Comfort doesn’t come cheap, especially for someone dealing with a mood or anxiety disorder. Unfortunately, payment is often made with suspect currency. No one likes to be uncomfortable. But a life lesson says it’s the best way to find comfort. Hear me out?

I’m willing to be so terribly uncomfortable, accepting and learning from my chosen reality, if that’s what it takes to secure lasting comfort.

It was going on 40 years ago and I’d been on the inpatient substance treatment unit for two weeks. My counselor asked me into his office and explained that the staff wanted me to begin to address my trust issues, as well as the breakneck speed with which I went at everything,

D.J. issued the challenge: wear a blindfold and do everything with the opposite hand for 24 hours. I agreed and found it to be an insightful exercise.

You don’t have to be Uncle Siggy to catch the bottom-line: being uncomfortable for the sake of finding comfort.

Very personal background

I want you to know how this very personal article was conceived. As I mentioned in last week’s piece, Just moved: 9 personal insights that SCREAM for my attention, I recently moved – 350 miles out-of-state – to be near my daughter and grandchildren – nine and five-years-old.

Prior to moving, I lived alone. And since leaving full-time work in February of 2019, my social interactions plummeted. Add COVID-19 social protocols to the equation and the sum is a rather isolated guy.

Thing is, though, I’ve managed assorted social inhibitions for decades. And, go figure, I got used to being a bit of a recluse and rather liked it. Still, I knew it wasn’t good for me, and wasn’t the way I wanted to live.

One more bit of background info. My daughter and her partner owned their family home together. They parted company earlier this year, leaving my daughter in a terrible jam. How would she hold onto the house?

She never asked, but I offered to go on a refinanced mortgage with her. And since I was going to relocate to her neck of the woods anyway, we agreed that I would move-in for several months – until she could make some adjustments.

It’s my chosen reality

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“Come on, now. You know being uncomfortable is going to take you to a comfy place. Don’t you dare quit on me.”

So here I am. My daughter and grandchildren have accepted me with open arms. 

However, yes, I’m uncomfortable. Let’s see: new furnishings with mine in storage, finding an acceptable “my spot” in the home, unfamiliar routines and noises, people around me when I may prefer to be alone, not being able to write an article or read a book whenever I want because of distractions, and more.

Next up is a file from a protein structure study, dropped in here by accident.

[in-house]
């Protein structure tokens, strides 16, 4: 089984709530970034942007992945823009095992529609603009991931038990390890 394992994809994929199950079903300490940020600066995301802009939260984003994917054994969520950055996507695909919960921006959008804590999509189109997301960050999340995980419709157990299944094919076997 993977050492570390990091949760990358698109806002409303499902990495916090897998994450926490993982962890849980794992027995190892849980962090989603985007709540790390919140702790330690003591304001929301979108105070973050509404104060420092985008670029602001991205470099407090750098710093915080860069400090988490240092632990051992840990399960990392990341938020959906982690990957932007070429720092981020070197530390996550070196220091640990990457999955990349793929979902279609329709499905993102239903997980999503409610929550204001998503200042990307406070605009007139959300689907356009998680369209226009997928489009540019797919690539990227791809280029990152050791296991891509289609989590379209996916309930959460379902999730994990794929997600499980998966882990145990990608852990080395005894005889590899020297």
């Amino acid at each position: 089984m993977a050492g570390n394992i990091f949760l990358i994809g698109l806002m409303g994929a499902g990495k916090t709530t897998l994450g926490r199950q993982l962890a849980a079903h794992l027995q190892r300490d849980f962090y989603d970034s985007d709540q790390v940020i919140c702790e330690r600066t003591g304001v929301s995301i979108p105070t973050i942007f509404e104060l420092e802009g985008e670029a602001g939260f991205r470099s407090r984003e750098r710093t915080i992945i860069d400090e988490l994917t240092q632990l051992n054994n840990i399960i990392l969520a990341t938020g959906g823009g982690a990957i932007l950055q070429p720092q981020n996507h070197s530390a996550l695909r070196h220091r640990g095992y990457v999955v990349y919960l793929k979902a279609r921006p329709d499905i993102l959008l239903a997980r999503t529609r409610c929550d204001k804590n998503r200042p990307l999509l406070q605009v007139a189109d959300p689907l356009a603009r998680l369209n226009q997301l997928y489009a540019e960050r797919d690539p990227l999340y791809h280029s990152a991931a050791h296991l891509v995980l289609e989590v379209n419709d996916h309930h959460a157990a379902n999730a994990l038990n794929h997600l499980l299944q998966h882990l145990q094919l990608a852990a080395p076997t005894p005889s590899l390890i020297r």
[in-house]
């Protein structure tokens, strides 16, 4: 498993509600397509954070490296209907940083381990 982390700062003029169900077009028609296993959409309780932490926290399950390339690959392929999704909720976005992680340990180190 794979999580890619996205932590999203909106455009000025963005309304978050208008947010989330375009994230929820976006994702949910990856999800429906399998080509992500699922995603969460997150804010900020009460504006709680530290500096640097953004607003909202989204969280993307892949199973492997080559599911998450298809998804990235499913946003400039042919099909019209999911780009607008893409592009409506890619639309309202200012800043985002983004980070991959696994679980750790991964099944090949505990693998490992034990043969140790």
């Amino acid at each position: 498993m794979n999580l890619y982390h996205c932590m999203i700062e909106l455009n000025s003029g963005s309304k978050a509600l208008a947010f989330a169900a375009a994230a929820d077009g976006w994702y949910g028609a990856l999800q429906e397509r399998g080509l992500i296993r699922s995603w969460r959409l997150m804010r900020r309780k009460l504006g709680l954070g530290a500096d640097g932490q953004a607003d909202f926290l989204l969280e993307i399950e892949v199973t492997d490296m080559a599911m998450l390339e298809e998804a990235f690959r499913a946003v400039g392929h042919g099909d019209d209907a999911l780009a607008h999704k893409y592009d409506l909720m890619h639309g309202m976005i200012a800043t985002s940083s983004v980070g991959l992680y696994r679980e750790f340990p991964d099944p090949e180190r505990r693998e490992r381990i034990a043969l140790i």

This is all very different, but it’s my chosen reality.

I know I’m coming-off like a grouchy old man, but I’m really a sweet guy. I’m uncomfortable, but adjusting more and more each day. Besides, I know it isn’t a permanent arrangement.

Truth is, I know I needed to emerge from my self-imposed isolation and embrace people, embrace life. And I know that as I truly experience my present necessarily uncomfortable circumstances I’ll ultimately become so much more comfortable with myself and my place in the world.

I didn’t have to do this

You know what? I didn’t have to do this. I mean, I could have stayed where I was and reclusively ridden off into the sunset. Sure, I would have interacted with people every so often. Heck, I’d have shown my face out here, or in Baltimore where my son and his wife live, every three months or so – the birthdays and holidays thing. 

But that isn’t the life I want. And to arrive at that life I made the decision to turn my back on the too many false comforts I surrounded myself with. Enough! I’m willing to be so terribly uncomfortable, accepting and learning from my chosen reality, if that’s what it takes to secure lasting comfort.

Dang, I’m so angry I put myself in this position. But anger provides energy and motivation for change, so I’m rolling up my sleeves and getting to work.

What about you?

I can’t be the only one who finds himself in the midst of such circumstances. In some manner it could have happened to you, and you chose to be uncomfortable in an effort to find comfort. Maybe it went the other way, and now you’ll reconsider.

Are you willing to embrace the fact that comfort doesn’t come cheap? After self-examination, if you come to know what you’re calling comfort is a charade, are you willing to pay the price – striving to be uncomfortable – to get yourself where you want to be?

Hey, you may be comfy and squared-away. If you are, God bless you. But what if you aren’t – like I wasn’t? What will you do about it? Perhaps it’s time for a life lesson.

I feel better having written this. It was important to me.

Are you looking for more mood and anxiety disorder related reading? Then check-out the hundreds upon hundreds of Chipur titles. I know you’ll find something uncomfortably comforting.

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